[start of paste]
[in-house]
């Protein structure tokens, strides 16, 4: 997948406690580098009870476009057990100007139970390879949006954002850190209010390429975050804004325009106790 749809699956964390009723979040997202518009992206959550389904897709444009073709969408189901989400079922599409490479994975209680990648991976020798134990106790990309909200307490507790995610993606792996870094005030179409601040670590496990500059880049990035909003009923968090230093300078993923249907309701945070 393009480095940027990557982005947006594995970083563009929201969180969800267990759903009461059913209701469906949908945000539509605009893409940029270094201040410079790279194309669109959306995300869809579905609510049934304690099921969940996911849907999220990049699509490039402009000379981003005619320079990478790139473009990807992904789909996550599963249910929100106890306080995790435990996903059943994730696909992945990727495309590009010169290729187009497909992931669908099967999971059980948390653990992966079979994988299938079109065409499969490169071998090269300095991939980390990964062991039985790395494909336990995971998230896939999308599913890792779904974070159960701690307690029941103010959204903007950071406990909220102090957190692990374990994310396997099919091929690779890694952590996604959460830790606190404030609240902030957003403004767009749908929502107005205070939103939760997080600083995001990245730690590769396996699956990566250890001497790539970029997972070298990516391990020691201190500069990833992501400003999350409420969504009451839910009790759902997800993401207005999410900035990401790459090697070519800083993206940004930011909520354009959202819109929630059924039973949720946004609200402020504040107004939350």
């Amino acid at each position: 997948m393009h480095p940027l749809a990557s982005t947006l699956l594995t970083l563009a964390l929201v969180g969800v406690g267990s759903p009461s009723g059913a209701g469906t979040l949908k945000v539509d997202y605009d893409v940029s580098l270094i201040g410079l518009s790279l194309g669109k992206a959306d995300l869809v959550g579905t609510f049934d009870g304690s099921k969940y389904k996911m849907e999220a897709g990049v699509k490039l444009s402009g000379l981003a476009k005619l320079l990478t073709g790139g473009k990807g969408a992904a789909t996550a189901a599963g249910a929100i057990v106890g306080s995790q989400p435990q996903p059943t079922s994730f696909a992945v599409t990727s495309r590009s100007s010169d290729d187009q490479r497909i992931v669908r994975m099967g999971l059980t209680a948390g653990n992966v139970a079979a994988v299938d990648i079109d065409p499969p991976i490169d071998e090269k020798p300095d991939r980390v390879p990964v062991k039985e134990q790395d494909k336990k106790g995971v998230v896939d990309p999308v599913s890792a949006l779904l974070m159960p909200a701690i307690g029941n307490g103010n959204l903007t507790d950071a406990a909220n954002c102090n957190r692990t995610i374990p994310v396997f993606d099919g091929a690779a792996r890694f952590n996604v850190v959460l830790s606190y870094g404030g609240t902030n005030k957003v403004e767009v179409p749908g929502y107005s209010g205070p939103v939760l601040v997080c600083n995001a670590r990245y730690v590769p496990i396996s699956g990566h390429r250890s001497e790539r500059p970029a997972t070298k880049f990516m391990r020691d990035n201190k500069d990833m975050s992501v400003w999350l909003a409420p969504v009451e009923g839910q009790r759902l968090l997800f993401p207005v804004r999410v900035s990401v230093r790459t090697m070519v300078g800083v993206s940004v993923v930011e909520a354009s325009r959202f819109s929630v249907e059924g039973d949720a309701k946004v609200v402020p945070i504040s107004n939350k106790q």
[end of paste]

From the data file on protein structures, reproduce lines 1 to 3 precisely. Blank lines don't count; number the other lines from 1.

[in-house]
């Protein structure tokens, strides 16, 4: 997948406690580098009870476009057990100007139970390879949006954002850190209010390429975050804004325009106790 749809699956964390009723979040997202518009992206959550389904897709444009073709969408189901989400079922599409490479994975209680990648991976020798134990106790990309909200307490507790995610993606792996870094005030179409601040670590496990500059880049990035909003009923968090230093300078993923249907309701945070 393009480095940027990557982005947006594995970083563009929201969180969800267990759903009461059913209701469906949908945000539509605009893409940029270094201040410079790279194309669109959306995300869809579905609510049934304690099921969940996911849907999220990049699509490039402009000379981003005619320079990478790139473009990807992904789909996550599963249910929100106890306080995790435990996903059943994730696909992945990727495309590009010169290729187009497909992931669908099967999971059980948390653990992966079979994988299938079109065409499969490169071998090269300095991939980390990964062991039985790395494909336990995971998230896939999308599913890792779904974070159960701690307690029941103010959204903007950071406990909220102090957190692990374990994310396997099919091929690779890694952590996604959460830790606190404030609240902030957003403004767009749908929502107005205070939103939760997080600083995001990245730690590769396996699956990566250890001497790539970029997972070298990516391990020691201190500069990833992501400003999350409420969504009451839910009790759902997800993401207005999410900035990401790459090697070519800083993206940004930011909520354009959202819109929630059924039973949720946004609200402020504040107004939350």
């Amino acid at each position: 997948m393009h480095p940027l749809a990557s982005t947006l699956l594995t970083l563009a964390l929201v969180g969800v406690g267990s759903p009461s009723g059913a209701g469906t979040l949908k945000v539509d997202y605009d893409v940029s580098l270094i201040g410079l518009s790279l194309g669109k992206a959306d995300l869809v959550g579905t609510f049934d009870g304690s099921k969940y389904k996911m849907e999220a897709g990049v699509k490039l444009s402009g000379l981003a476009k005619l320079l990478t073709g790139g473009k990807g969408a992904a789909t996550a189901a599963g249910a929100i057990v106890g306080s995790q989400p435990q996903p059943t079922s994730f696909a992945v599409t990727s495309r590009s100007s010169d290729d187009q490479r497909i992931v669908r994975m099967g999971l059980t209680a948390g653990n992966v139970a079979a994988v299938d990648i079109d065409p499969p991976i490169d071998e090269k020798p300095d991939r980390v390879p990964v062991k039985e134990q790395d494909k336990k106790g995971v998230v896939d990309p999308v599913s890792a949006l779904l974070m159960p909200a701690i307690g029941n307490g103010n959204l903007t507790d950071a406990a909220n954002c102090n957190r692990t995610i374990p994310v396997f993606d099919g091929a690779a792996r890694f952590n996604v850190v959460l830790s606190y870094g404030g609240t902030n005030k957003v403004e767009v179409p749908g929502y107005s209010g205070p939103v939760l601040v997080c600083n995001a670590r990245y730690v590769p496990i396996s699956g990566h390429r250890s001497e790539r500059p970029a997972t070298k880049f990516m391990r020691d990035n201190k500069d990833m975050s992501v400003w999350l909003a409420p969504v009451e009923g839910q009790r759902l968090l997800f993401p207005v804004r999410v900035s990401v230093r790459t090697m070519v300078g800083v993206s940004v993923v930011e909520a354009s325009r959202f819109s929630v249907e059924g039973d949720a309701k946004v609200v402020p945070i504040s107004n939350k106790q």